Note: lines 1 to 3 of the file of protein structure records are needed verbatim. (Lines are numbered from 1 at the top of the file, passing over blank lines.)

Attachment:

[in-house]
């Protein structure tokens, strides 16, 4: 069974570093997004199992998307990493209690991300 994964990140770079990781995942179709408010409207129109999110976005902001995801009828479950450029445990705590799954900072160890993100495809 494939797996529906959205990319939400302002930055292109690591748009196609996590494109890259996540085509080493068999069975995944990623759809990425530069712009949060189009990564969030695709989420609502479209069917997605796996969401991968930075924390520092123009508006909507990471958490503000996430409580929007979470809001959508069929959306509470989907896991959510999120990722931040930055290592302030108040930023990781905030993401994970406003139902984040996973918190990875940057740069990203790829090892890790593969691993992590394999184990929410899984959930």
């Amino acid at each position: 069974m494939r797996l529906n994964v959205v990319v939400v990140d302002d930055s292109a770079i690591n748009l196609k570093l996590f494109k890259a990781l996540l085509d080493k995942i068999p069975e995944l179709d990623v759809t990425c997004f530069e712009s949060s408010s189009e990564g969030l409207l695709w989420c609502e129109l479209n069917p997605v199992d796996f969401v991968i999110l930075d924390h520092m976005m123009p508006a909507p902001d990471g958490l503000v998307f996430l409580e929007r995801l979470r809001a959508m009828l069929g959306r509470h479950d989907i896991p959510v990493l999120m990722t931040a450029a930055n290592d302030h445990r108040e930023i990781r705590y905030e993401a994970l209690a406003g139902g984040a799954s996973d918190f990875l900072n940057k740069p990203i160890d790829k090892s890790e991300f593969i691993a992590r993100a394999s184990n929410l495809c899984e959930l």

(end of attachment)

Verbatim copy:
[in-house]
């Protein structure tokens, strides 16, 4: 069974570093997004199992998307990493209690991300 994964990140770079990781995942179709408010409207129109999110976005902001995801009828479950450029445990705590799954900072160890993100495809 494939797996529906959205990319939400302002930055292109690591748009196609996590494109890259996540085509080493068999069975995944990623759809990425530069712009949060189009990564969030695709989420609502479209069917997605796996969401991968930075924390520092123009508006909507990471958490503000996430409580929007979470809001959508069929959306509470989907896991959510999120990722931040930055290592302030108040930023990781905030993401994970406003139902984040996973918190990875940057740069990203790829090892890790593969691993992590394999184990929410899984959930």
């Amino acid at each position: 069974m494939r797996l529906n994964v959205v990319v939400v990140d302002d930055s292109a770079i690591n748009l196609k570093l996590f494109k890259a990781l996540l085509d080493k995942i068999p069975e995944l179709d990623v759809t990425c997004f530069e712009s949060s408010s189009e990564g969030l409207l695709w989420c609502e129109l479209n069917p997605v199992d796996f969401v991968i999110l930075d924390h520092m976005m123009p508006a909507p902001d990471g958490l503000v998307f996430l409580e929007r995801l979470r809001a959508m009828l069929g959306r509470h479950d989907i896991p959510v990493l999120m990722t931040a450029a930055n290592d302030h445990r108040e930023i990781r705590y905030e993401a994970l209690a406003g139902g984040a799954s996973d918190f990875l900072n940057k740069p990203i160890d790829k090892s890790e991300f593969i691993a992590r993100a394999s184990n929410l495809c899984e959930l």